CV – Anachronism or Effective Motivation Tool?
According to the Czech Statistical Office, the unemployment rate of 15-64 year olds (the ratio between the unemployed and the economically active, i.e. the sum of the employed and the unemployed) ridden of seasonal effects reached 1.9% in November last year. Thus, I wonder how much the HR managers’ approach to staff selection changed as a result of these extremely low unemployment figures. In particular – whether the level of the candidate’s duties during the selection procedure has changed. To be even more specific, what I actually have in mind is sending that magical CV or a professional ID of the individual. Is sending the CV to the company prior to the interview still a necessity, or do we prioritize references these days?
I’m now going to attempt to describe a wider context of the term “Curriculum Vitae”. Creating your CV primarily means thinking over and evaluating your work and its results to date. It means stepping aside and looking at your academic or professional career from a certain distance. In other words, once I decide to create my CV, I am critically evaluating my current work. The content and, above all, the form of the Curriculum describe not only the individual’s personal history, but also his / her personality and the motivation to get another job. Then, when one analyses a CV, it can be read between the lines. When the document is too content-rich, let’s say – it might indicate the candidate’s inability to highlight the key facts of their current practice. If we decide to go even deeper, we may also believe that they do not know about the company they are sending their CV to, as they overwhelm the assessor with information that is totally irrelevant. On the other hand, a person who does not at all describe his/her activities at given positions, might consider themselves a very average employee, since they probably did only what was required and what they were familiar with.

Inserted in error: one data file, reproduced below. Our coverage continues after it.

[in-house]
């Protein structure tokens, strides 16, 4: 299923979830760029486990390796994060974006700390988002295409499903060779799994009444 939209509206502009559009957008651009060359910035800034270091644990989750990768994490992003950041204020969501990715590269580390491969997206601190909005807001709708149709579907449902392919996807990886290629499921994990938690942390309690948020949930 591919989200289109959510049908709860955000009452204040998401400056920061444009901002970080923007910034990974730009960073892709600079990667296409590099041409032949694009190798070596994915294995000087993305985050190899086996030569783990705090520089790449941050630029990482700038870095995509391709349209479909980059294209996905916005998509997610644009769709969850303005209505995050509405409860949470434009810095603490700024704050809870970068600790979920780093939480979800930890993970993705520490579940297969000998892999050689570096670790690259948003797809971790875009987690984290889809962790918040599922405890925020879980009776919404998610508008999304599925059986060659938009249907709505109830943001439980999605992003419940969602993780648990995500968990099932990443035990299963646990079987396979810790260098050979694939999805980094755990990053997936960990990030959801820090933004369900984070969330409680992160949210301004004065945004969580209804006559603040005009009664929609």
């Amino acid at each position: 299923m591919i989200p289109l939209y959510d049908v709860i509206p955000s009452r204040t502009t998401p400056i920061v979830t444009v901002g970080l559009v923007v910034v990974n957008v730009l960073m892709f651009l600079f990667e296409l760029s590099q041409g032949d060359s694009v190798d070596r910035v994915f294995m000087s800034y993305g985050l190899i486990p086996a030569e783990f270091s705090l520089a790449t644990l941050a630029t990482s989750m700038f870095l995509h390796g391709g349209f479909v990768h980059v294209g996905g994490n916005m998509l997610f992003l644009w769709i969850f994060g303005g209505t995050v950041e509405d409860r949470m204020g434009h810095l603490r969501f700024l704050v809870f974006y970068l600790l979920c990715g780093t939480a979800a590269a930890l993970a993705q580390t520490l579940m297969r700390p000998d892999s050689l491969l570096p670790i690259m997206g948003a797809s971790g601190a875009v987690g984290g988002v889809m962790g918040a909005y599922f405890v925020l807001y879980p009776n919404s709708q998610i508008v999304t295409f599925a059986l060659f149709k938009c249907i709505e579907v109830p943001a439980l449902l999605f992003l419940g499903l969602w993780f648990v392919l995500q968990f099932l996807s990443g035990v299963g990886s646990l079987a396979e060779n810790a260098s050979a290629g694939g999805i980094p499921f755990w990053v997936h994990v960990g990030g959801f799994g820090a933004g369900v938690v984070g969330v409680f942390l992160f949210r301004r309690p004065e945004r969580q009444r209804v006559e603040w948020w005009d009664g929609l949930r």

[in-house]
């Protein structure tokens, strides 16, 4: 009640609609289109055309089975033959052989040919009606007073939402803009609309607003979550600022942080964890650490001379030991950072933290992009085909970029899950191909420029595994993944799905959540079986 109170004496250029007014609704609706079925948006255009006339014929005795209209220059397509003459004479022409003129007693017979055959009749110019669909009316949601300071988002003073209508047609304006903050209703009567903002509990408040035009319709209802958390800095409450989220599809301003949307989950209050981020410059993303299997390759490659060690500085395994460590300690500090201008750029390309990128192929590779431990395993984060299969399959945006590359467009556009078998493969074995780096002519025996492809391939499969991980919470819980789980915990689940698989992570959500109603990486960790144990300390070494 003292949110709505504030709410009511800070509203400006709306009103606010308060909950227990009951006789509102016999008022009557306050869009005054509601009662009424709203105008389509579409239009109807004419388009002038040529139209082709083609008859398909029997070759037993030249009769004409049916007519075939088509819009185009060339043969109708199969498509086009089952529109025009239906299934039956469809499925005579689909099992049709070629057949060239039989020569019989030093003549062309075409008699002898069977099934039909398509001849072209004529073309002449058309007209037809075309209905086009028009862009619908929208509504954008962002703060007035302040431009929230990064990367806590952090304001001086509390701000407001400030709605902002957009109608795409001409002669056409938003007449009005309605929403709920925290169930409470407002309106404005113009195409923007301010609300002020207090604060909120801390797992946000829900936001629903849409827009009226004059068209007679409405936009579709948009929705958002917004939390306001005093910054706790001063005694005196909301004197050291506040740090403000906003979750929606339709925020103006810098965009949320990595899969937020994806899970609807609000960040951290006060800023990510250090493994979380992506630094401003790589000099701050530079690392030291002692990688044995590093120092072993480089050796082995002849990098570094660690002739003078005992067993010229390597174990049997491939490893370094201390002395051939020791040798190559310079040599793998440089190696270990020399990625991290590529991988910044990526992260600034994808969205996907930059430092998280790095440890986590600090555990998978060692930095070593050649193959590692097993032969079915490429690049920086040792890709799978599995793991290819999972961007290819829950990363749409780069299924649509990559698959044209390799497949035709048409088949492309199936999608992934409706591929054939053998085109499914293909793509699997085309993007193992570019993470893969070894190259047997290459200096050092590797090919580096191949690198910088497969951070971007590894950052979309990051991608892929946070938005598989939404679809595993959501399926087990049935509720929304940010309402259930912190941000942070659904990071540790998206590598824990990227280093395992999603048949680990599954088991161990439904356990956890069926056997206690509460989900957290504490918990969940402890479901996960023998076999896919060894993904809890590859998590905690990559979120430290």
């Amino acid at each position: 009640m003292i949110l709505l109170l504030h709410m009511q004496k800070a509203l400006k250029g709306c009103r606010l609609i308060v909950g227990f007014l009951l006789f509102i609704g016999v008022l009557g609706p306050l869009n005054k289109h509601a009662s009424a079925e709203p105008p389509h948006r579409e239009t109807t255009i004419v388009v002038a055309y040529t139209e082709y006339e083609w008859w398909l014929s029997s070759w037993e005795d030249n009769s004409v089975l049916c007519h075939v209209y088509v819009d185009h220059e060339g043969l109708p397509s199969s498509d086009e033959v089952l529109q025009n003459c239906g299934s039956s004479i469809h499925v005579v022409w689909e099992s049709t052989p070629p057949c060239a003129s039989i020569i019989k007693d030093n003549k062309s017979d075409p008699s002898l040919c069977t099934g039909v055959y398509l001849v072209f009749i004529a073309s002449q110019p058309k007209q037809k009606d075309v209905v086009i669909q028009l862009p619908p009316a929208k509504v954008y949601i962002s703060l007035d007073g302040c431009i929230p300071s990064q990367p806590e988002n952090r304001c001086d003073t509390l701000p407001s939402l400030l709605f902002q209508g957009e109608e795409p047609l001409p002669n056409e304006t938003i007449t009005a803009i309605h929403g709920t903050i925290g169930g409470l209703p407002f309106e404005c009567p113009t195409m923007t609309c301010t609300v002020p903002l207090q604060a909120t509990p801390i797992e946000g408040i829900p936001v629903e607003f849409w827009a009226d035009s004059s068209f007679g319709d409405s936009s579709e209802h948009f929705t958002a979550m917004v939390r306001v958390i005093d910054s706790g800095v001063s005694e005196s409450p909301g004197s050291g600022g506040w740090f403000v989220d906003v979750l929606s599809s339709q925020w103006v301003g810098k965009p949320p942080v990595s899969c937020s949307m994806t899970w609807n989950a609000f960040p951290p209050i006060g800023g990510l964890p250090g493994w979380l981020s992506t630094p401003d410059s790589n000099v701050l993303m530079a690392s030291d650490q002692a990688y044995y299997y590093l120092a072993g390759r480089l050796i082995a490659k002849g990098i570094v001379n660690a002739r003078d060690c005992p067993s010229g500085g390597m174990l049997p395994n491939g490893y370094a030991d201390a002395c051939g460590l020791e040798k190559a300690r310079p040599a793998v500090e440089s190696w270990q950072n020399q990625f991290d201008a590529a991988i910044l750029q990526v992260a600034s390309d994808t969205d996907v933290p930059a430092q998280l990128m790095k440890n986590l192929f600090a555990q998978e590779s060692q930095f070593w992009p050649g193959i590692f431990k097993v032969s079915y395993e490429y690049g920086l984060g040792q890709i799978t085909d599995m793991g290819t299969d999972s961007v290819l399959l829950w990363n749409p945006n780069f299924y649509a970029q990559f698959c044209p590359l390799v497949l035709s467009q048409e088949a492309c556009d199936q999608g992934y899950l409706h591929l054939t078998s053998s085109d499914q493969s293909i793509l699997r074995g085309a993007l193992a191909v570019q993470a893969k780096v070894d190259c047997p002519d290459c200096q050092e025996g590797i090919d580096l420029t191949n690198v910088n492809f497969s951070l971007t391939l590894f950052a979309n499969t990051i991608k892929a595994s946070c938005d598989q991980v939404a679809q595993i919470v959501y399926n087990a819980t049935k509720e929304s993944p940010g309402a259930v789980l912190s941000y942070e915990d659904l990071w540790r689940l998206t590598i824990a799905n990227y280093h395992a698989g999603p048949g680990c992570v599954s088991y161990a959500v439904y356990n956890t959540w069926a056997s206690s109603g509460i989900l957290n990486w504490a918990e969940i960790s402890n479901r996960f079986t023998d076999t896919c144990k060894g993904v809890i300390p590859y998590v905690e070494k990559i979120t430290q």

Clear structure, well-arranged formatting, nice graphics, specific numbers and percentage goals, as well as highlighting one’s strengths or a short introduction – these are, on the other hand, attributes that show that we are looking at a CV of someone who can think clearly about what they have achieved and potentially want to achieve further in their career.
Even if the candidate is addressed by the company directly, should they still prepare their CV? Or is it perhaps considered unnecessary red tape these days, as the candidate has not updated their CV for some time now, and we know why we want them and what their qualities are? Is it an obligation to send a clear and updated CV for everyone who wants to apply for a position?
From a certain point of view, when it comes to self-presentation, Linkedin has helped. Despite its undeniable benefits, however, we cannot take it 100% seriously and confuse it with a relevant CV. This is simply because we have to take into account the privacy of users and sensitive information that some people do not want to share publicly with tens of thousands of people on their network. Conversely, we do not have to require a CV from a candidate whose Linkedin profile is highly elaborated and clearly states that there is no missing information.
Creating a CV is a question of self-reflection. It is a time when I can think about what I do and potentially want to do in the future. It also represents a process where one thinks about how s/he wants to be perceived by employers. And last but not least, creating and sending a CV is a sign of motivation to make a change in your professional life. That is why, in my opinion, the CV is still of prime importance.